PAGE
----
Fantasy deals with worlds other than our own, yet it has strong application to the realities of life. Allegory, supposal, applicability, or the range in between allow for the drawing of parallels between fantasy situations and that which we encounter in life–but interpretations widely differ.
Readers often take ownership of a story and use their perceptions to draw definitive conclusions about its meaning.
To an extent, books belong to the reader. A story, once released, takes on a legitimate meaning to each individual that others may not observe.
When we come to read, we bring with us our own imaginations and experiences, and they naturally shape our perceptions. It’s when we try to interpret an author’s motives or beliefs from the meaning we perceive that problems can arise.
In Tolkien’s day, some considered Lord of the Rings a political allegory dealing with the World Wars, a notion he went to great lengths to combat. Was it right for readers to claim it was a political allegory, regardless of what Tolkien stated? Could they rightly claim they offered a definitive interpretation of the tale?
Others have used their views of stories to accuse writers of holding problematic beliefs. For example, some have raged against the supposed anti-semitism of CS Lewis. They claim he displayed this in his novels, when in fact, his letters condemn persecution of the Jews, and his wife had a Jewish background.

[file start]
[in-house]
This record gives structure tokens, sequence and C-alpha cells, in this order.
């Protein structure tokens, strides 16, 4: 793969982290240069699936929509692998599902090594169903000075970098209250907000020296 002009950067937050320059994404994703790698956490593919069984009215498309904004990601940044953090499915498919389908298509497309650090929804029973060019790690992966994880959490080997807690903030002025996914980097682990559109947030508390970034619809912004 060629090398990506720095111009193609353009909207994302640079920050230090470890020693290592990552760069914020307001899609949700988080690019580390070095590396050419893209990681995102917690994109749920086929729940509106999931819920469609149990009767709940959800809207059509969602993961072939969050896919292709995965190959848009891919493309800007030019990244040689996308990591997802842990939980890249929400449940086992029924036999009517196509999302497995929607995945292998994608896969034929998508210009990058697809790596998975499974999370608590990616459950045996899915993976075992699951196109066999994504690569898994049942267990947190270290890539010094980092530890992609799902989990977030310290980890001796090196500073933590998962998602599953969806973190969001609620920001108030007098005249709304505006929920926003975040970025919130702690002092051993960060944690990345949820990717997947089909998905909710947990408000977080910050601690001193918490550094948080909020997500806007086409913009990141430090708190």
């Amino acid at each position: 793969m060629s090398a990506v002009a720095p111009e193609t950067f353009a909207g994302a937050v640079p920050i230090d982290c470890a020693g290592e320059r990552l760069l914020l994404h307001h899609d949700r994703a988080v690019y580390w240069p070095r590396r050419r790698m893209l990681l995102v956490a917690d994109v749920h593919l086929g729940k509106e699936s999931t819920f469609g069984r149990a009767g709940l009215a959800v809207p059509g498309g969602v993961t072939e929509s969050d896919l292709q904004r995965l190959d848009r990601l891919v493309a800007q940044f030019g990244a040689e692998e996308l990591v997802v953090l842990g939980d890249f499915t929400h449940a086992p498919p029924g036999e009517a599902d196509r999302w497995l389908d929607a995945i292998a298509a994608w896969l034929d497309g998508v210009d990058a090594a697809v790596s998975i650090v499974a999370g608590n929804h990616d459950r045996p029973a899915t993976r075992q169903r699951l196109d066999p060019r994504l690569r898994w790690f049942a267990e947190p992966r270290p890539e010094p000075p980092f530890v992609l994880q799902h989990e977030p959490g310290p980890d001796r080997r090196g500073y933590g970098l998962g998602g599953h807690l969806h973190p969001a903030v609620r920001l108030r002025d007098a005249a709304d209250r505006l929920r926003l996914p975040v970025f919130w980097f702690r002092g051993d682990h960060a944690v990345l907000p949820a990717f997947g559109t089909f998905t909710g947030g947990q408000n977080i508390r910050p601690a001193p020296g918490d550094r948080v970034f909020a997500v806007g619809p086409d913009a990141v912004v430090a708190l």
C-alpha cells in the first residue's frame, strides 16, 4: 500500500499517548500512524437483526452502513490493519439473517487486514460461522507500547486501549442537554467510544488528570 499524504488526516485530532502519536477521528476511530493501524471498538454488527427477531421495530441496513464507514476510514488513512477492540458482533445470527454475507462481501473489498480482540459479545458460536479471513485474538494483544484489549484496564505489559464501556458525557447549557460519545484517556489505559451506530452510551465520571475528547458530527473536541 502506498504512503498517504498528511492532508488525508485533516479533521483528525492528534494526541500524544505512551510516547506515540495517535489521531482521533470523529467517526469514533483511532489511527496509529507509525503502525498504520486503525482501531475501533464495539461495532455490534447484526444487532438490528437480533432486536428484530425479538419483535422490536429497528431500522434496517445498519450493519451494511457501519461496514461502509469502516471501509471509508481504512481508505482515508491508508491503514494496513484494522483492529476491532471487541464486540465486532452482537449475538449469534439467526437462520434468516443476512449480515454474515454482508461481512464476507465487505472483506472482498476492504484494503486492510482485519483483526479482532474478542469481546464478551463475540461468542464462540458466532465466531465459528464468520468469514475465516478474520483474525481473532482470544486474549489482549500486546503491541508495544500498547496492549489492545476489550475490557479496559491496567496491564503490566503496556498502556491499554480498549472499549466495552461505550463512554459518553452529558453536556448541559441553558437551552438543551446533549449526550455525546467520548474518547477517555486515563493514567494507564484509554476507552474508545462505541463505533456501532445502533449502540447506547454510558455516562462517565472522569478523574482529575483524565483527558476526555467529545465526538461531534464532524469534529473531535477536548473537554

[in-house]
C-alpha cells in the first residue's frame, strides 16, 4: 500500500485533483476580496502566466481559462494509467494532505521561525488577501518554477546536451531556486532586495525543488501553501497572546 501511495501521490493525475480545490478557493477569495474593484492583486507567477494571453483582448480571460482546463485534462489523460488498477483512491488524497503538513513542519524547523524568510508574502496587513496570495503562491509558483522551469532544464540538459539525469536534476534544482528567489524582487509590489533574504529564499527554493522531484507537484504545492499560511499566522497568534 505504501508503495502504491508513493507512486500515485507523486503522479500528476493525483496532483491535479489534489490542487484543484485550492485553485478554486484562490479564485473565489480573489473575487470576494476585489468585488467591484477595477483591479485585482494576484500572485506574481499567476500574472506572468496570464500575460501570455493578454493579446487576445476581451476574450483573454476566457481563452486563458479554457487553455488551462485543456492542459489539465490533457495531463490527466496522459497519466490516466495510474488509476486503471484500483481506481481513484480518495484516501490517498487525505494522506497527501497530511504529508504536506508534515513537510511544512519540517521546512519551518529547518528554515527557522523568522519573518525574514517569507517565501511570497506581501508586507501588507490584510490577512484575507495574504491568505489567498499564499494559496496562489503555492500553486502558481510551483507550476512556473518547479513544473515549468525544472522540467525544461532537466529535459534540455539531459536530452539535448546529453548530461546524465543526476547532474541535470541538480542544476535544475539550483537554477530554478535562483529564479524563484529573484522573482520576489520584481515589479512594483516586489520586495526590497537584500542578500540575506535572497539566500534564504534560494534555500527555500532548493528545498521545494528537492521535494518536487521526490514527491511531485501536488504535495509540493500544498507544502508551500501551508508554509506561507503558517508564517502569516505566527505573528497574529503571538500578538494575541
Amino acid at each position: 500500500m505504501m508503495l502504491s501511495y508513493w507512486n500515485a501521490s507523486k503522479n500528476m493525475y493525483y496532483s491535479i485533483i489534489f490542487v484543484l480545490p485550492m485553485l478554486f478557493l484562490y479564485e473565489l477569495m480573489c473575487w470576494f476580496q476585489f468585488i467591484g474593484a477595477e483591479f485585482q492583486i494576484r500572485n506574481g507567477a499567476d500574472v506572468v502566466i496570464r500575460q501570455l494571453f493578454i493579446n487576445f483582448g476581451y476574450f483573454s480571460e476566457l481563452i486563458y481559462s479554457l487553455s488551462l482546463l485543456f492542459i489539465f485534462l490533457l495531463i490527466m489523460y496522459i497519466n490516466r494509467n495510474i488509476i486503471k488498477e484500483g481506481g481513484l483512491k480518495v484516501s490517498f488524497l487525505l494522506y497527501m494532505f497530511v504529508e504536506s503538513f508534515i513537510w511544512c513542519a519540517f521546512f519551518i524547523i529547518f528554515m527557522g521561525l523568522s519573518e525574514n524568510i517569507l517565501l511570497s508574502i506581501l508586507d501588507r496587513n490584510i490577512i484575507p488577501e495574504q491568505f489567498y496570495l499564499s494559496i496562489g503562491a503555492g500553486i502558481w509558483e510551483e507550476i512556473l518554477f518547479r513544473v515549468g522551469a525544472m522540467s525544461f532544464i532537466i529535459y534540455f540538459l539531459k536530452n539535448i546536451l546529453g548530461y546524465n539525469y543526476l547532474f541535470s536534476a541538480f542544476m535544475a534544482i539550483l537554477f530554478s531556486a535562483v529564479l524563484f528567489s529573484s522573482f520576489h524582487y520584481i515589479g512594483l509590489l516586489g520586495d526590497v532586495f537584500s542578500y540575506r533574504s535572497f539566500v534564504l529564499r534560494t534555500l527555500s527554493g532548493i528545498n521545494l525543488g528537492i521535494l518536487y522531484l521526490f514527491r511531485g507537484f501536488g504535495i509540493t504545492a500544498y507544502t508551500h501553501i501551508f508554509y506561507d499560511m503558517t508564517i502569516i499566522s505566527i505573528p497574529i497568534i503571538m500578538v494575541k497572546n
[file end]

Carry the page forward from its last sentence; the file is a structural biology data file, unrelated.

So while we will determine our own story meaning, it may not be the meaning or core essence of the story that the author intended. This applies particularly to the fantasy genre, since it allows so much room for interpretation. Given that, we have to be careful not to make too many assumptions about the beliefs of the writer…and also not to assume meaning that goes against the writer’s stated intent.
I’d like to hear your thoughts on the subject.
Image credit: jollyville